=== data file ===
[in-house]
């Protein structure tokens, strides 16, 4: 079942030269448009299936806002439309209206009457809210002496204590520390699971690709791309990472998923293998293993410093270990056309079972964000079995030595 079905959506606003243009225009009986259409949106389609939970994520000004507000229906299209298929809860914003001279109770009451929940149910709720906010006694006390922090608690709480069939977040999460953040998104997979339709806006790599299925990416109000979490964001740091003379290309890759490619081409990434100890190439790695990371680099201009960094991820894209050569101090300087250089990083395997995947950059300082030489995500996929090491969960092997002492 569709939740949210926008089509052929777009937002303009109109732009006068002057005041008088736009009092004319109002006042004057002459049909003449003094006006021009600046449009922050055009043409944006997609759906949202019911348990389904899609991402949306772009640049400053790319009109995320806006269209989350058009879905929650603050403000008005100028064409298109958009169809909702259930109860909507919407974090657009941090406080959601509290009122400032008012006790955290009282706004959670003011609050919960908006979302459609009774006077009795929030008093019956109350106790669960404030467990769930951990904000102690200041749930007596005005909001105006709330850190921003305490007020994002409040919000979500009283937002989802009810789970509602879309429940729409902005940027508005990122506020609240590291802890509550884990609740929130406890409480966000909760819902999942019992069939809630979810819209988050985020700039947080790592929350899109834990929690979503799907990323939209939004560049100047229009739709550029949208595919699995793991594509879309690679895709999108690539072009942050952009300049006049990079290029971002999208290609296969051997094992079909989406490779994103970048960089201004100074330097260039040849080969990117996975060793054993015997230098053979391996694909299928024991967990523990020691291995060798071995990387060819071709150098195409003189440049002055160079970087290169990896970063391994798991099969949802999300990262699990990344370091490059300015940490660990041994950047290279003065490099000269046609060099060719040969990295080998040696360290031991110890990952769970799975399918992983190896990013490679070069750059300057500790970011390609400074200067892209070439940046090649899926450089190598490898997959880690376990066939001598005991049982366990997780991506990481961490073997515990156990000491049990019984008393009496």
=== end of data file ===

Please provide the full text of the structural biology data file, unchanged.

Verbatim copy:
[in-house]
């Protein structure tokens, strides 16, 4: 079942030269448009299936806002439309209206009457809210002496204590520390699971690709791309990472998923293998293993410093270990056309079972964000079995030595 079905959506606003243009225009009986259409949106389609939970994520000004507000229906299209298929809860914003001279109770009451929940149910709720906010006694006390922090608690709480069939977040999460953040998104997979339709806006790599299925990416109000979490964001740091003379290309890759490619081409990434100890190439790695990371680099201009960094991820894209050569101090300087250089990083395997995947950059300082030489995500996929090491969960092997002492 569709939740949210926008089509052929777009937002303009109109732009006068002057005041008088736009009092004319109002006042004057002459049909003449003094006006021009600046449009922050055009043409944006997609759906949202019911348990389904899609991402949306772009640049400053790319009109995320806006269209989350058009879905929650603050403000008005100028064409298109958009169809909702259930109860909507919407974090657009941090406080959601509290009122400032008012006790955290009282706004959670003011609050919960908006979302459609009774006077009795929030008093019956109350106790669960404030467990769930951990904000102690200041749930007596005005909001105006709330850190921003305490007020994002409040919000979500009283937002989802009810789970509602879309429940729409902005940027508005990122506020609240590291802890509550884990609740929130406890409480966000909760819902999942019992069939809630979810819209988050985020700039947080790592929350899109834990929690979503799907990323939209939004560049100047229009739709550029949208595919699995793991594509879309690679895709999108690539072009942050952009300049006049990079290029971002999208290609296969051997094992079909989406490779994103970048960089201004100074330097260039040849080969990117996975060793054993015997230098053979391996694909299928024991967990523990020691291995060798071995990387060819071709150098195409003189440049002055160079970087290169990896970063391994798991099969949802999300990262699990990344370091490059300015940490660990041994950047290279003065490099000269046609060099060719040969990295080998040696360290031991110890990952769970799975399918992983190896990013490679070069750059300057500790970011390609400074200067892209070439940046090649899926450089190598490898997959880690376990066939001598005991049982366990997780991506990481961490073997515990156990000491049990019984008393009496």